A river barely hanging on
Yet another river is in grave danger. Sutang, a transboundary river that stretches about 82km into Bangladesh's territory connecting three upazilas of Habiganj, is reportedly in such a pathetic state that it can no longer be classified as a natural source of water. At a time when we have become accustomed to such painful accounts of our rivers on a regular basis, the news of another one meeting the same fate is perhaps not shocking. But this has real consequences for the people who live nearby, and by extension the whole country as it turns from a once-fabled land of rivers into one of dying rivers.
A report by this daily quotes villagers and local community leaders who described how Sutang, which was a source of livelihood for fishing folks and enriched surrounding croplands for centuries, is now little more than a big dump. Over the last decade, several hundred factories have sprung up on the banks of the river, and they discharge their waste there indiscriminately. Among them are tiles, dyeing, chemical and battery factories. Their waste has led to the water turning "blacker and thicker than tar", as per a recent BBC report. The result is, fish can hardly survive there, while crops are being affected when the water is used for irrigation. Humans and cattle are also infected with different diseases if they consume it. And then there is the awful stench. As a former chairman said, "We have to use face masks when we come nearer to the river."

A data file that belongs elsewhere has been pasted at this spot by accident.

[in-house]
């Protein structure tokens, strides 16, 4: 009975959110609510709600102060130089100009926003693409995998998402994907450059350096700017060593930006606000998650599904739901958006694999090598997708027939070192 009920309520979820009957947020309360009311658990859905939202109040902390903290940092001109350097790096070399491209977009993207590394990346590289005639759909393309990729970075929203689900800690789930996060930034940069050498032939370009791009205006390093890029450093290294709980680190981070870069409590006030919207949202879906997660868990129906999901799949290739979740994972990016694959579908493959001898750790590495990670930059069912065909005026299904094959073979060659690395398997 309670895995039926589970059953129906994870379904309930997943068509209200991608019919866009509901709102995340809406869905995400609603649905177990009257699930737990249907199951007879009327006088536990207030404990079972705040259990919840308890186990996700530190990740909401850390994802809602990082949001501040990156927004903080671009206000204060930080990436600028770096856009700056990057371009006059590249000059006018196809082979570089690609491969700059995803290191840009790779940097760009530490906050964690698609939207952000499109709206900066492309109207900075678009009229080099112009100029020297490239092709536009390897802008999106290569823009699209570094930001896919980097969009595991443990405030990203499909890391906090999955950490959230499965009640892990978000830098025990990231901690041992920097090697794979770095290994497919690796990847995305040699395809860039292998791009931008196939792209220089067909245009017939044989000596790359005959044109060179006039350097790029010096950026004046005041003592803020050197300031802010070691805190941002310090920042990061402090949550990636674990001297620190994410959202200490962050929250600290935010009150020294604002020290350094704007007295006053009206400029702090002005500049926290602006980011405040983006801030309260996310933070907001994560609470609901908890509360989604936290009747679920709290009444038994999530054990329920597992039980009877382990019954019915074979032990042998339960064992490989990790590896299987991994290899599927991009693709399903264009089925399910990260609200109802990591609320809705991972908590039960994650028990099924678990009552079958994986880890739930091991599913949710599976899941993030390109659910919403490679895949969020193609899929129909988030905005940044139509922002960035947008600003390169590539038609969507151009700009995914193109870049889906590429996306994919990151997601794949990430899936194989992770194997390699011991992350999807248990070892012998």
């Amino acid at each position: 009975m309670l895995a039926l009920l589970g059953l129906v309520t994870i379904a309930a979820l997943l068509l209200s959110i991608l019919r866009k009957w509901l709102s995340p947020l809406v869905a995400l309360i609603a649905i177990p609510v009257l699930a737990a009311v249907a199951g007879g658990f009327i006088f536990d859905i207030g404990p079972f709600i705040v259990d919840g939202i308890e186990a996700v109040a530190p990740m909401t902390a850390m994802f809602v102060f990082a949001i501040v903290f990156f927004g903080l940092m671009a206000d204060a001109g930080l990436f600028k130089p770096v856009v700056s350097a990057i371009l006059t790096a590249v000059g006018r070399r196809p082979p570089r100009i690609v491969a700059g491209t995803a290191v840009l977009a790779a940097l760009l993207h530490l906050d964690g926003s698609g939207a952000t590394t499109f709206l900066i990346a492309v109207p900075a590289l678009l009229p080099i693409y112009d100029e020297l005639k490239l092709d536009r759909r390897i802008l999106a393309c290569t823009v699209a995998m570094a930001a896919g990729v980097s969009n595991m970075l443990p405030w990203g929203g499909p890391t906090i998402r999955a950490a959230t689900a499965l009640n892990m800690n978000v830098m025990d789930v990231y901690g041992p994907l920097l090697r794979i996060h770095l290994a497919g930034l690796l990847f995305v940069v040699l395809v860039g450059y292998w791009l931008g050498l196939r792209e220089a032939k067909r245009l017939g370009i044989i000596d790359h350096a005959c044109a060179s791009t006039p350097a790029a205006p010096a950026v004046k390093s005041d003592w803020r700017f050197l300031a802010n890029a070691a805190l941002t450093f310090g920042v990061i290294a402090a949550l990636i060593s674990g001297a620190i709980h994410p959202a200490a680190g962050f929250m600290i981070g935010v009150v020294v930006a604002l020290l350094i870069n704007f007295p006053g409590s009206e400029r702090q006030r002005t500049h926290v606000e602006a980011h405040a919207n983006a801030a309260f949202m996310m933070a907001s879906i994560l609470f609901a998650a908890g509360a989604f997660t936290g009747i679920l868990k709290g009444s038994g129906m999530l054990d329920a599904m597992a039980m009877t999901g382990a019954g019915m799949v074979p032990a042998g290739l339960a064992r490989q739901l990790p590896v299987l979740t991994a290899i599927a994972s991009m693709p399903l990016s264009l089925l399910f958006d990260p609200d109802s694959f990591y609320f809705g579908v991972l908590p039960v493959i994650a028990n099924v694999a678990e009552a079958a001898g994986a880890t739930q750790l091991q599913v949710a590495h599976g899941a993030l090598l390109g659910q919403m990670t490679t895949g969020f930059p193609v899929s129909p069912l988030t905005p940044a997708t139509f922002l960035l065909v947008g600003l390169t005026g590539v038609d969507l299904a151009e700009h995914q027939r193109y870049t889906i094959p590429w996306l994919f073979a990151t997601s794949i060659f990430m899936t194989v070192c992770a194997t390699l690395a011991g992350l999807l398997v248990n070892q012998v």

Sutang is one of the three rivers believed to be in the worst state among the 56 that were surveyed by the Rivers and Delta Research Centre (RDRC) as part of a year-long study. Its findings, unveiled in mid-March, showed massive levels of pollution during the lean period when the natural flow of rivers is at its lowest. Key pollutants including microplastics have been found in all of them, with industrial and municipal wastes dumped in rivers near cities and towns flowing into those in far-flung coastal areas. Sutang, according to the RDRC study, has a dissolved oxygen level of 0.4 when the standard is 4.5 to 8 mg per litre. It is feared that the lives of about two lakh people from more than one hundred villages in Habiganj will be endangered if the authorities fail to check its continued decline.
Untreated industrial waste has been frequently flagged as a major source of river pollution in Bangladesh. Even though factories near rivers are supposed to treat their waste before discharging them, most don't even have effluent treatment plants (ETP), and they can get away with it thanks to lax enforcement of relevant regulations. But the state of rivers like Sutang demands immediate interventions. We urge the concerned authorities to take stern action against those illegally dumping waste in rivers and thus slowly killing them.